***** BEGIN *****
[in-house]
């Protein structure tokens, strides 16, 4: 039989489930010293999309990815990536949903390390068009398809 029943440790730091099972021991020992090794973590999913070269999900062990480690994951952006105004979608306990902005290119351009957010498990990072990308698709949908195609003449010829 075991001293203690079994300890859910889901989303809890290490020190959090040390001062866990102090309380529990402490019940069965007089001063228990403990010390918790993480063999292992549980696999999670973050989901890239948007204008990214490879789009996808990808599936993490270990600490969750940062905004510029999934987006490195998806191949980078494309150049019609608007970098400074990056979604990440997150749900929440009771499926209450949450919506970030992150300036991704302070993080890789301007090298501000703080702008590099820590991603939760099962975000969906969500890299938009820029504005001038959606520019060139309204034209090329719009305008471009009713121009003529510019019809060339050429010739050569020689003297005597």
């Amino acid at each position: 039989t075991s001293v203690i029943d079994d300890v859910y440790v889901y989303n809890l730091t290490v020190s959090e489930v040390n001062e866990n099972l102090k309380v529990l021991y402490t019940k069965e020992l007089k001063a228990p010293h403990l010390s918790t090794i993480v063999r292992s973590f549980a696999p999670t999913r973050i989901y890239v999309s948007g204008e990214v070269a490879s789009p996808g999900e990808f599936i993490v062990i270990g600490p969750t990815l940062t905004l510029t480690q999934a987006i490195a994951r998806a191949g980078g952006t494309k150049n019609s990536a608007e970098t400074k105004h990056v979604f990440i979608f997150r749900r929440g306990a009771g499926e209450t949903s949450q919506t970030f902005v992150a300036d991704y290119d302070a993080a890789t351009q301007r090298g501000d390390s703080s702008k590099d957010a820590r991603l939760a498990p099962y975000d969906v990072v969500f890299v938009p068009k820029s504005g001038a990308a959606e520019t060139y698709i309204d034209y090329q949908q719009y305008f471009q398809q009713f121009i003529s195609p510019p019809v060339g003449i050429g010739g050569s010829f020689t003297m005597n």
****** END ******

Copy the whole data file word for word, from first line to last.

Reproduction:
[in-house]
């Protein structure tokens, strides 16, 4: 039989489930010293999309990815990536949903390390068009398809 029943440790730091099972021991020992090794973590999913070269999900062990480690994951952006105004979608306990902005290119351009957010498990990072990308698709949908195609003449010829 075991001293203690079994300890859910889901989303809890290490020190959090040390001062866990102090309380529990402490019940069965007089001063228990403990010390918790993480063999292992549980696999999670973050989901890239948007204008990214490879789009996808990808599936993490270990600490969750940062905004510029999934987006490195998806191949980078494309150049019609608007970098400074990056979604990440997150749900929440009771499926209450949450919506970030992150300036991704302070993080890789301007090298501000703080702008590099820590991603939760099962975000969906969500890299938009820029504005001038959606520019060139309204034209090329719009305008471009009713121009003529510019019809060339050429010739050569020689003297005597």
């Amino acid at each position: 039989t075991s001293v203690i029943d079994d300890v859910y440790v889901y989303n809890l730091t290490v020190s959090e489930v040390n001062e866990n099972l102090k309380v529990l021991y402490t019940k069965e020992l007089k001063a228990p010293h403990l010390s918790t090794i993480v063999r292992s973590f549980a696999p999670t999913r973050i989901y890239v999309s948007g204008e990214v070269a490879s789009p996808g999900e990808f599936i993490v062990i270990g600490p969750t990815l940062t905004l510029t480690q999934a987006i490195a994951r998806a191949g980078g952006t494309k150049n019609s990536a608007e970098t400074k105004h990056v979604f990440i979608f997150r749900r929440g306990a009771g499926e209450t949903s949450q919506t970030f902005v992150a300036d991704y290119d302070a993080a890789t351009q301007r090298g501000d390390s703080s702008k590099d957010a820590r991603l939760a498990p099962y975000d969906v990072v969500f890299v938009p068009k820029s504005g001038a990308a959606e520019t060139y698709i309204d034209y090329q949908q719009y305008f471009q398809q009713f121009i003529s195609p510019p019809v060339g003449i050429g010739g050569s010829f020689t003297m005597n």